We had a little spare time the next morning before continuing on our journey, so I googled “Top 10 Things to Do in Colorado Springs.” Garden of the Gods popped up as #1, so that’s where we went. Here are some photos I took while there:

Stay tuned for more photos of our trip in my next post.

 

 

 

 

Yellow

YELLOW

In spring

yellow makes me feel like laughing

the tickle of a lemon breeze

ruffles my hair and

puckers my lips

In summer

it pours from the sun

like hot flat sheets of maple syrup

drenching my body

in liquid sugar

In autumn

yellow turns to orange

and licks my face like a ginger cat

purring

until I try to catch it

In winter

it’s a trickle of iced tea

dropping in to say

stick around

I’ll be back soon.

Acacia Flower

The Language of Living Things

How do birds chirp? This is a question I asked myself yesterday while taking a walk and listening to a songbird.

Do they have vocal cords? Do they blow air through their nostrils? Or is it something I can’t even fathom, like maybe a hum that starts in their bellies? I’d like to know the answer.

Somehow, the universe must have heard my question, because last night my husband turned on the TV to watch NOVA, and the episode was about how animals communicate. And although it didn’t specifically answer my question about how birds sing, it did have some fascinating things to say about the language of animals.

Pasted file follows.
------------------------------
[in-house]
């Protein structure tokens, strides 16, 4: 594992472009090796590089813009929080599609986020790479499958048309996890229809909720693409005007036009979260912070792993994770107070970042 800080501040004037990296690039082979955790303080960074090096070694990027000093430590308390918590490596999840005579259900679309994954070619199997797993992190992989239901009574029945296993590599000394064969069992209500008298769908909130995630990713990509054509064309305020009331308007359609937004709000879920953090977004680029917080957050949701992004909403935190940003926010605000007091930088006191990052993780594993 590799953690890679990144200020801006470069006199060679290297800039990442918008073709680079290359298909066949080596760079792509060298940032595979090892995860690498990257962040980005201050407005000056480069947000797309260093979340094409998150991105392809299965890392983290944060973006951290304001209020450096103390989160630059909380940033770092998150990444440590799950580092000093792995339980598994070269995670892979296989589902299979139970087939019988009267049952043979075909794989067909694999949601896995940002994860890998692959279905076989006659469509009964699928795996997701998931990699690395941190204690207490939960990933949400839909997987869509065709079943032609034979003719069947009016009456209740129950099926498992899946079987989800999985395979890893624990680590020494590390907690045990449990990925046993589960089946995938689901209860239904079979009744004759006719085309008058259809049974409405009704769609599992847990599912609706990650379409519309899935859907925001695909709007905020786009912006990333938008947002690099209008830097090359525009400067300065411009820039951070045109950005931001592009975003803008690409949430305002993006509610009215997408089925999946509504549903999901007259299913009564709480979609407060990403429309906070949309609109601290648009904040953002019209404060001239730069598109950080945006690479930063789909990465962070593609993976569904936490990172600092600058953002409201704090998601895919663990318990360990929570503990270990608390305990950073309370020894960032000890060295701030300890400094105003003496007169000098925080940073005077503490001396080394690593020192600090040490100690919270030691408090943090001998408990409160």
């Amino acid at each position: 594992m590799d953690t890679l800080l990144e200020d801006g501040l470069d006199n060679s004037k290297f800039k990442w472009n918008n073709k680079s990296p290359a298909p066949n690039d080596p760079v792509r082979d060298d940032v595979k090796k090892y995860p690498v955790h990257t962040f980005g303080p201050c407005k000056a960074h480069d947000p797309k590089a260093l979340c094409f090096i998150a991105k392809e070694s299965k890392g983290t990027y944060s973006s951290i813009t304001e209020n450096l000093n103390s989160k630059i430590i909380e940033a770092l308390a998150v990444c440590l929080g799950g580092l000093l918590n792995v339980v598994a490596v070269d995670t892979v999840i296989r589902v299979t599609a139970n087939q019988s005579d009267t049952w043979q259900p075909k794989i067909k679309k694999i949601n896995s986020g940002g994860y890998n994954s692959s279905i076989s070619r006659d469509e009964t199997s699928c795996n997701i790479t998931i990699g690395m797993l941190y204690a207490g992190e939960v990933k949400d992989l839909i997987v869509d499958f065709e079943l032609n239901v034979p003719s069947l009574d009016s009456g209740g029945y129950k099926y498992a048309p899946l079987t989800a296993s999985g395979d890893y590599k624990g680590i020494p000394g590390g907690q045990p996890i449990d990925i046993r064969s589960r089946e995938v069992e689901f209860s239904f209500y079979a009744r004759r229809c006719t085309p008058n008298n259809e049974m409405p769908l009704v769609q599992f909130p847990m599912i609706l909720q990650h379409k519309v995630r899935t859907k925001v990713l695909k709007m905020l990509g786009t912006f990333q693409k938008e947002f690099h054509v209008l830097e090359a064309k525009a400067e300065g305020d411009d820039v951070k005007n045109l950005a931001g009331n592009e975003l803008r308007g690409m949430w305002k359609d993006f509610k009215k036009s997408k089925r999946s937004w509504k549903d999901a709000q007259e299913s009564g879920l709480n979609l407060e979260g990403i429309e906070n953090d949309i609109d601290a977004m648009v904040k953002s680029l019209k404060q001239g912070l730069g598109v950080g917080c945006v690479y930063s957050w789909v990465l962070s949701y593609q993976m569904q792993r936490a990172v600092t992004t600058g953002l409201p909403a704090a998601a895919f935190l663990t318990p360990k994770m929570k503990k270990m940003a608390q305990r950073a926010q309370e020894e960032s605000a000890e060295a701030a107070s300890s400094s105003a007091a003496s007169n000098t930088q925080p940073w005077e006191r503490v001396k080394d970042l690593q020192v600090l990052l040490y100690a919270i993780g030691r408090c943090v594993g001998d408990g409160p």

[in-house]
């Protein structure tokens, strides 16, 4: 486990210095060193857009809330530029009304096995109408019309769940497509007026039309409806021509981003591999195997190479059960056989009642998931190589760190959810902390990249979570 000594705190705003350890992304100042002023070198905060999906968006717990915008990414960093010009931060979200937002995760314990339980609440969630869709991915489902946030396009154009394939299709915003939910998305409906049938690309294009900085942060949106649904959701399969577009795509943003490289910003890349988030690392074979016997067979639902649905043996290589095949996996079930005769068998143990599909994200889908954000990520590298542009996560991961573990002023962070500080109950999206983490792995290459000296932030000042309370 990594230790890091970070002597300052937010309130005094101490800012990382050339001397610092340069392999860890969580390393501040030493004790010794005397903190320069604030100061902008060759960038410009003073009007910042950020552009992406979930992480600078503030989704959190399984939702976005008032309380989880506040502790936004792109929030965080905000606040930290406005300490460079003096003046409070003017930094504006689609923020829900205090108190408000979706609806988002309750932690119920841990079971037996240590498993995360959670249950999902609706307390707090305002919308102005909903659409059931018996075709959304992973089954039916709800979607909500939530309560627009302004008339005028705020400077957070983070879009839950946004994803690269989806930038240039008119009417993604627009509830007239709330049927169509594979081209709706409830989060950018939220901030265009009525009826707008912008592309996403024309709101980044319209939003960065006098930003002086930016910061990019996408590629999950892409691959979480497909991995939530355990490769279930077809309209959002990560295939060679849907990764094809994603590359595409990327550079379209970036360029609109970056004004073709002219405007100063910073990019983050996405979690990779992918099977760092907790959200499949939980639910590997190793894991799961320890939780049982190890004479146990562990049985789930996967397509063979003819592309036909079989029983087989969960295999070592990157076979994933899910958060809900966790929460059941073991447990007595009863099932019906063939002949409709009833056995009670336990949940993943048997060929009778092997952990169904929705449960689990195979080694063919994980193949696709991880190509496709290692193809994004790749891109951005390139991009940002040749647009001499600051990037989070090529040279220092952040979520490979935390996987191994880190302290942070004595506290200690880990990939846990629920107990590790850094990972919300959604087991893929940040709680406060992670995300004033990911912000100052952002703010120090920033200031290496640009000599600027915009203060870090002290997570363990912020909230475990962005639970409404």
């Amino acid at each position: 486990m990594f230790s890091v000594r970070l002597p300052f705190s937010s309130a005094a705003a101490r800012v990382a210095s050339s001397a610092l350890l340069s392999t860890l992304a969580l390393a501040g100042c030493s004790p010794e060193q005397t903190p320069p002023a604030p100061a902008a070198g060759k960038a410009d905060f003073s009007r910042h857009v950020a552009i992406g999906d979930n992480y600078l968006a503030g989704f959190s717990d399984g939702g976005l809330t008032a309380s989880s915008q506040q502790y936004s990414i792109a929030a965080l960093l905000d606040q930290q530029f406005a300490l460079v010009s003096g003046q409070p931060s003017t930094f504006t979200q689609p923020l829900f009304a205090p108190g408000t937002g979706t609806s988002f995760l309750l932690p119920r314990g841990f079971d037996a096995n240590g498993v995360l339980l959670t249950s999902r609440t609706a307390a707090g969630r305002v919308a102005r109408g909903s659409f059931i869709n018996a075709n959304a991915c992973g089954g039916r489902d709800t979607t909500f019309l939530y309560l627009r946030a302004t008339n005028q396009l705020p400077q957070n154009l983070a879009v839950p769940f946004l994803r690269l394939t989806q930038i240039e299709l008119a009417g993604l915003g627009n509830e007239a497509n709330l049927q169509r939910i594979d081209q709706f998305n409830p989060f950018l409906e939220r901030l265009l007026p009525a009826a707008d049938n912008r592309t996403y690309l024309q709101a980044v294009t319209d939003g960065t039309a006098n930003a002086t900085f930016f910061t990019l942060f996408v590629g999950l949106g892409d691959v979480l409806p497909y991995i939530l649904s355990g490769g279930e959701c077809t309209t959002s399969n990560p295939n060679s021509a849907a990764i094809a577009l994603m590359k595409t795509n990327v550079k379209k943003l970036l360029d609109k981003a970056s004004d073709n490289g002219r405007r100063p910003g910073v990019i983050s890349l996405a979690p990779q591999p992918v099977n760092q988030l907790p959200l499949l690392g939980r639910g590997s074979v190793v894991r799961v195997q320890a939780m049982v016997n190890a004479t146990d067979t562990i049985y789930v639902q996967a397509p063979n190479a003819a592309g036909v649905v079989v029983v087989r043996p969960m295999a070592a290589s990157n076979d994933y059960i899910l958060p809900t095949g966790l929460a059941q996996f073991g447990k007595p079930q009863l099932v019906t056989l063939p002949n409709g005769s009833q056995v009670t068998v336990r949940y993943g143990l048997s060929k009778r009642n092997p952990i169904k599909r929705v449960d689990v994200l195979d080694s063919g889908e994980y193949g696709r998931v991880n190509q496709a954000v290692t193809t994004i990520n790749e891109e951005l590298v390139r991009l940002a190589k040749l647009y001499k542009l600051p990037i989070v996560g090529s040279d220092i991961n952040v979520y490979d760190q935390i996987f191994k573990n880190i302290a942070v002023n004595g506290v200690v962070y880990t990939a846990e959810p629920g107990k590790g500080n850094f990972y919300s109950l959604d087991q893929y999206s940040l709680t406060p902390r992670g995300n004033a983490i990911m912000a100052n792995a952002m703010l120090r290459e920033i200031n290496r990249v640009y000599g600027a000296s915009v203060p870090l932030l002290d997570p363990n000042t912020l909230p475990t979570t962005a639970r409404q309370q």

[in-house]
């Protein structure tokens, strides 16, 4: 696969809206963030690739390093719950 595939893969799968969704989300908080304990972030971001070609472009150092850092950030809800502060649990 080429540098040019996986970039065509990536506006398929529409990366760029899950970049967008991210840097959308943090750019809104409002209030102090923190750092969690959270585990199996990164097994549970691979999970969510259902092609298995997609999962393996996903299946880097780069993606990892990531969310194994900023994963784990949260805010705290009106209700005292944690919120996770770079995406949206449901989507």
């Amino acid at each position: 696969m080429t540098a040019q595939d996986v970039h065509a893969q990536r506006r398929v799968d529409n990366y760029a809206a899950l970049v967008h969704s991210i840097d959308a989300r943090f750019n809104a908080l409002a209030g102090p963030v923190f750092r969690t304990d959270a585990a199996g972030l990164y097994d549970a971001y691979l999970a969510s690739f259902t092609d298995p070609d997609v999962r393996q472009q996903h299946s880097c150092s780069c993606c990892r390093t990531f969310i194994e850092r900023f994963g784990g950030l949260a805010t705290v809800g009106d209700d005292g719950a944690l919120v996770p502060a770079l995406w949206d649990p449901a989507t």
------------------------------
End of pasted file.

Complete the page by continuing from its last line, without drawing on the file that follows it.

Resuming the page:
Did you know, for example, that male spiders have a vocal language when they mate, and that whales have certain hit songs that spread from ocean to ocean like the British Invasion of 1964?

We humans have much in common with other animals when it comes to language, and I’m not just talking about our mating behavior. Take Zipf’s Law, for example, which I learned about for the first time last night on NOVA. According to Zipf (by the way, I’m not sure how to pronounce Zipf, but he probably could tell me if he were still alive, since he was a linguist), there’s a universal rule when it comes to language.

Using computers, linguists have analyzed large texts in several languages and have found that if you rank the words in order according to how often they appear, there’s a mathematical relationship (Zipf’s Law):

  • The frequency of word #1 is two times that of word #2,
  • the frequency of word #1 is three times that of word #3,
  • and so on.

If you plot it on a graph, it makes a straight line (slope) from upper left to lower right. And the same graph happens no matter what language you use. It even works with vocalizations of dolphins, elephants, and birds!

I don’t pretend to know much about animal language, but it’s already changed how I react when I listen to the birds sing.

I wonder if they write poetry, too?

Hovering